Score a 36 on your ACT test? Wouldn't that be great? I can hear you thinking, "How am I going to do that?" Obviously you're going to have to start with some basic intelligence and some knowledge in Math, Science, English and Reading. But, I'm assuming you have a lot of that already, or can get some help from a competent tutor. You probably have more knowledge in those subjects than you give yourself credit for. So, in addition to applying your own natural capabilities, here are seven more ways to improve your ACT test score, and maybe even earn that top score of 36.

(1) Preparing for the test beforehand can be hard work, but is critical to help you score higher. If you go in blind without preparing, I guarantee you will get surprised by the unexpected. Get yourself a good ACT test prep book such as The Real ACT Prep Guide or from Barrons, Princeton, McGraw-Hills or get several.* Read the book(s) well and take the practice tests to see how you do on each of the four sections. This will help you know what kind of questions to expect in the actual test, and will tell you which section you need the most help with, if any. The test prep books also help you understand what kind of strategy you need to follow to score better on the real test. Take the practice tests under conditions that will be similar to those you will experience in the actual test (for example, on a Saturday morning in a quiet well lit room with no distractions like a TV or cell phone).

(2) Don't try to cram your review of the test prep book and your practice test taking into a few days. Spread it out over at least a month or even two, spending one to three hours per day on your test preparation. By giving yourself enough time, you'll absorb everything better and will be able to get help on any subjects you may not have quite mastered.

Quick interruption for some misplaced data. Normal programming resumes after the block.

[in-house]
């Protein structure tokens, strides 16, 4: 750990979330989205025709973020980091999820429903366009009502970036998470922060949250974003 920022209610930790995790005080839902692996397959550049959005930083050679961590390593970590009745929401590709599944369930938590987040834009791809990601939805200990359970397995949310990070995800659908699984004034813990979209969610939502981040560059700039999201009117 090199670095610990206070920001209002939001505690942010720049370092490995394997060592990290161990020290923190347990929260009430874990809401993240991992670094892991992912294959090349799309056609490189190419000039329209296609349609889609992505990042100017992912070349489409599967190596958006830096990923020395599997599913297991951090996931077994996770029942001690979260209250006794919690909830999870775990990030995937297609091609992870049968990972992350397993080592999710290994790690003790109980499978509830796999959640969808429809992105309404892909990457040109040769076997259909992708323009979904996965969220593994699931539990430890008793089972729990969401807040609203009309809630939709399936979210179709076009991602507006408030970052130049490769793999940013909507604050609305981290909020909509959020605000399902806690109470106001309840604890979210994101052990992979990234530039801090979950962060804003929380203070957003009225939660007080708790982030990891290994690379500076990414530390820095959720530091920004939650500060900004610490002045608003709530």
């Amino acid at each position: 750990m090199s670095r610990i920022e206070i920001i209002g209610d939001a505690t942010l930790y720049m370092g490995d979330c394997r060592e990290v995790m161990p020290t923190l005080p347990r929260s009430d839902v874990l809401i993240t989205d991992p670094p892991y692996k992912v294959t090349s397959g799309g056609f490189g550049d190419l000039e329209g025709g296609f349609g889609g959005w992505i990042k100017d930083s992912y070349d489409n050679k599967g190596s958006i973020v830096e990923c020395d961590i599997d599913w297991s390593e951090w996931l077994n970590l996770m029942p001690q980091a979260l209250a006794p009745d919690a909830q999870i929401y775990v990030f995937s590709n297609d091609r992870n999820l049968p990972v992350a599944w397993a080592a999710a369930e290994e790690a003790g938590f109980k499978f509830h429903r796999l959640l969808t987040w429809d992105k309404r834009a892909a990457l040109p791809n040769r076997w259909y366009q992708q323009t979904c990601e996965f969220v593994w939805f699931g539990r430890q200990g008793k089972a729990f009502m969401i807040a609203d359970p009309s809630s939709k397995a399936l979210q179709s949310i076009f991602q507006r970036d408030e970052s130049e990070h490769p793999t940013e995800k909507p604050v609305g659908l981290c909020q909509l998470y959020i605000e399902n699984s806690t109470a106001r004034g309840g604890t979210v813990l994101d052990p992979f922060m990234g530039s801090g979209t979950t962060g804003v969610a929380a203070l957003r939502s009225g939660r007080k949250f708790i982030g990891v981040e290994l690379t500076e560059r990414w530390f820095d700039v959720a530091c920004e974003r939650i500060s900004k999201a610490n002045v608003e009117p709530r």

(3) When you take the practice tests, make sure you only allow yourself the amount of time you will actually have during the real test for each section. Use a stopwatch or alarm clock to make sure you stop after the allotted time. If you have trouble finishing in time, you should take another practice test forcing yourself to do one of two things; either mentally focus on speeding up answering each question, or set the timer for less time than the actual test will allow so you know you must answer questions faster. For example, if the test allows 30 minutes, set the timer for 20 minutes.

(4) Answer the questions in all sections of the practice test before you look at the answers in the back of the book. You have to practice relying on your own knowledge and thought process before relying on the book's answers. The answers at the back of the book are there just to check your answers and to show you which problems or sections you need to spend more time on. The ACT rewards you for correct answers and essentially doesn't penalize you for incorrect answers, so if you don't know the answer for sure, make an educated guess. Don't leave any question unanswered unless you completely run out of time.

(5) For the reading section, you should read the questions first and then read the text you are supposed to be answering the questions about. This seems to help many students tie in the questions to the context of the reading passages. It may help you to read the passage as if you were the author and you are reading what you just wrote. What would you have been thinking about if you just wrote the passage? What would you have been trying to say? What facts were you presenting? Then, answer the questions in the practice test for that passage.